(The witch doctor)
| At the end of what is now Trevor Ct. in Houma, was the
little three room shotgun house of Mr. Lovance Hebert, our
local Traiteur ,
witch doctor (in
The house was typical
of its time, made of cypress wood, unpainted with a tin roof. On the front facing the dirt road was a small porch
(la gallery) with the solid wood front door in the middle of the house; all the three rooms were in line,
about 16' square feet each, and if all the doors of the house were open one could shoot a gun through the front door through all the rooms and out the back door giving the name shotgun house. There were no houses nearby,
a garden on one side, fig trees and an outhouse on the back and a cow pasture on the far side.
As one entered the house the first room was where guest were entertained, the second room was the bedroom and the back room was the kitchen, then a small back porch. In Lovance's house the front room had an altar that was half Catholic and half voodoo; there were crosses and pictures and statues of religious figures along with skulls of various kinds of animals and old fruit jars of all kinds of animal body parts and bottles of assorted elixirs designed to cure any disease and of course voodoo dolls stuffed with Spanish moss.
Most of the year the children didn't wear shoes and were constantly cutting or sticking something in their feet. Lovance would pray and wrap salt pork on the wound and that was supposed to draw the infection out. No one to my knowledge had any complications and all got better after the treatments. Lovance claimed that during the Civil War as the Yankee Army was approaching Houma, my great grandfather Ruffin Barrow gathered up all his money, gold and silver and put them in a large homemade wooden box.
Ruffin then had three slaves dig a hole in the ground and he killed two and buried the two and the box in the hole. The third slave was his trusted man and for his life wore a key for the money box on a chain around his neck and when he was dying he gave Lovance the key and was trying to tell Lovance where the money box was hidden but he was whispering so softly that he could not be understood. On nights of full moons Lovance, claiming to have a vision of where the box was buried, led groups of people with lantern on Residence Plantation armed with shovels on digging excursions. After digging several feet the shovels would hit something solid and the earth would tremble and lighting would strike and the ghost of the slaves would appear and everyone would run home until another night.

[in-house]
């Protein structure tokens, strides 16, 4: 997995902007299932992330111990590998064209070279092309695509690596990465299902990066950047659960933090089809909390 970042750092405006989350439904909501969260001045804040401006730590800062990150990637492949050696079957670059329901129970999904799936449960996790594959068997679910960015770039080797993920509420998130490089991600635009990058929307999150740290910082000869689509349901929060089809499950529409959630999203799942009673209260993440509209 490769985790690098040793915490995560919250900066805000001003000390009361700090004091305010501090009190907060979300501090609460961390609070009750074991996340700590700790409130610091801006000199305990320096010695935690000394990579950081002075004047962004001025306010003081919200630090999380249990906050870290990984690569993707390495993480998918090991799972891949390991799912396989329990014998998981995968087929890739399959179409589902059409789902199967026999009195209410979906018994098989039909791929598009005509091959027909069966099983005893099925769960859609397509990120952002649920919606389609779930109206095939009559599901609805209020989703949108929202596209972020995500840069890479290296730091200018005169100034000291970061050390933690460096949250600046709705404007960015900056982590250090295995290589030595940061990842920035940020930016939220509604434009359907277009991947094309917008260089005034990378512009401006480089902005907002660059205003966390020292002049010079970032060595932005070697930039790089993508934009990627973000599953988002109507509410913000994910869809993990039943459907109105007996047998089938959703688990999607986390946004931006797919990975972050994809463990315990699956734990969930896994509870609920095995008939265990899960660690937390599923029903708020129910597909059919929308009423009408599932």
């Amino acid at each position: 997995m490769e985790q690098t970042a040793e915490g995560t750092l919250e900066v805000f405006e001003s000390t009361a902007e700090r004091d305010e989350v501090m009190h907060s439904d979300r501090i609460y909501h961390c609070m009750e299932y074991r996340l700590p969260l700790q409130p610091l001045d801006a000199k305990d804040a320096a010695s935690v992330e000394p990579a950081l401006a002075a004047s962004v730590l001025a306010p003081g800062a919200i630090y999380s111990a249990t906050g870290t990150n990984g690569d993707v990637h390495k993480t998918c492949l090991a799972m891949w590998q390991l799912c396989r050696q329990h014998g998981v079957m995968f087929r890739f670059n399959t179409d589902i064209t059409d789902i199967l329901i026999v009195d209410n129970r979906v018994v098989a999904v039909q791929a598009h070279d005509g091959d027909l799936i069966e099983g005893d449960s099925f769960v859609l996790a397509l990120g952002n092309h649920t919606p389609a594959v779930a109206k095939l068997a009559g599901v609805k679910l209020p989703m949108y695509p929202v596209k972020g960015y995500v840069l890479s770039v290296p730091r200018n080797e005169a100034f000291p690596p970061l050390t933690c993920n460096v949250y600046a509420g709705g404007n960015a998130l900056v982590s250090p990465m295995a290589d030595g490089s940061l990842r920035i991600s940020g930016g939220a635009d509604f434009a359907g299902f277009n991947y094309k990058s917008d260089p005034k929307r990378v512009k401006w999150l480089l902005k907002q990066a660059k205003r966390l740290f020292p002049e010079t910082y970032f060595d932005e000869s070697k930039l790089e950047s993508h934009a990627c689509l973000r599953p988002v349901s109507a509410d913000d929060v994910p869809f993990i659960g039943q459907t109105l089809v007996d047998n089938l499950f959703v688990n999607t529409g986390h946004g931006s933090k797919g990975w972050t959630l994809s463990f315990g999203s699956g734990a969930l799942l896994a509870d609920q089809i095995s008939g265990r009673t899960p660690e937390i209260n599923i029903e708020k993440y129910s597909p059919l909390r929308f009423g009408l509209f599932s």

Lovance also claimed to be a rain maker. Late in the evening he would go out into the fields, shoot at the clouds with a shotgun and curse the Devil in French and demand that the clouds rain. If it rained he would take full credit and if not he would claim that the Devil was stronger that night and that he would have to perform some rituals to weaken the Devil for the next night; sooner or later it would rain and he would claim that the ritual worked. Of course he did all the standard voodoo hexes and talking to the departed people.
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